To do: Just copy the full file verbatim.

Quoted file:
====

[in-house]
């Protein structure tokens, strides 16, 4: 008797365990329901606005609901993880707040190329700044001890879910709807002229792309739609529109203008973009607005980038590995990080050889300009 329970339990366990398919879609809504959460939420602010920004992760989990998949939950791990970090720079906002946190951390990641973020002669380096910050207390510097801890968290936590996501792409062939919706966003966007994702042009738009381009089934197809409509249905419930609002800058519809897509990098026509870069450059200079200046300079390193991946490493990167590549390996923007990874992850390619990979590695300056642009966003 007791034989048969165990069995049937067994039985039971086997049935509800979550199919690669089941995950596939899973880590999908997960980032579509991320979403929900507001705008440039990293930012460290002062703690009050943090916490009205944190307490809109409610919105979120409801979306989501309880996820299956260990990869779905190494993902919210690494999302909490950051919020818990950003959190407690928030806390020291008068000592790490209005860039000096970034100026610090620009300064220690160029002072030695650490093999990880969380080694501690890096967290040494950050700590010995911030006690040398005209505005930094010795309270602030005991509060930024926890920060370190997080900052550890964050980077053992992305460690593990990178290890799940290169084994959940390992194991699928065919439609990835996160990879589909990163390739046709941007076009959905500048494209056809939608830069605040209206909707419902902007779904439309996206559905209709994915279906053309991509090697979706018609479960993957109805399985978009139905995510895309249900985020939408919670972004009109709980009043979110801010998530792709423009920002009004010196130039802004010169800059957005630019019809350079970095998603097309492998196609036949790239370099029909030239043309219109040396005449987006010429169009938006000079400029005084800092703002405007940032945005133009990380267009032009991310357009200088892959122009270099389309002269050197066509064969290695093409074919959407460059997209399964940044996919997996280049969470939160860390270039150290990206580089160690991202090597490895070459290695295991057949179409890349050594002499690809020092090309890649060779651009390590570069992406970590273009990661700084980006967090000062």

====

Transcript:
[in-house]
């Protein structure tokens, strides 16, 4: 008797365990329901606005609901993880707040190329700044001890879910709807002229792309739609529109203008973009607005980038590995990080050889300009 329970339990366990398919879609809504959460939420602010920004992760989990998949939950791990970090720079906002946190951390990641973020002669380096910050207390510097801890968290936590996501792409062939919706966003966007994702042009738009381009089934197809409509249905419930609002800058519809897509990098026509870069450059200079200046300079390193991946490493990167590549390996923007990874992850390619990979590695300056642009966003 007791034989048969165990069995049937067994039985039971086997049935509800979550199919690669089941995950596939899973880590999908997960980032579509991320979403929900507001705008440039990293930012460290002062703690009050943090916490009205944190307490809109409610919105979120409801979306989501309880996820299956260990990869779905190494993902919210690494999302909490950051919020818990950003959190407690928030806390020291008068000592790490209005860039000096970034100026610090620009300064220690160029002072030695650490093999990880969380080694501690890096967290040494950050700590010995911030006690040398005209505005930094010795309270602030005991509060930024926890920060370190997080900052550890964050980077053992992305460690593990990178290890799940290169084994959940390992194991699928065919439609990835996160990879589909990163390739046709941007076009959905500048494209056809939608830069605040209206909707419902902007779904439309996206559905209709994915279906053309991509090697979706018609479960993957109805399985978009139905995510895309249900985020939408919670972004009109709980009043979110801010998530792709423009920002009004010196130039802004010169800059957005630019019809350079970095998603097309492998196609036949790239370099029909030239043309219109040396005449987006010429169009938006000079400029005084800092703002405007940032945005133009990380267009032009991310357009200088892959122009270099389309002269050197066509064969290695093409074919959407460059997209399964940044996919997996280049969470939160860390270039150290990206580089160690991202090597490895070459290695295991057949179409890349050594002499690809020092090309890649060779651009390590570069992406970590273009990661700084980006967090000062």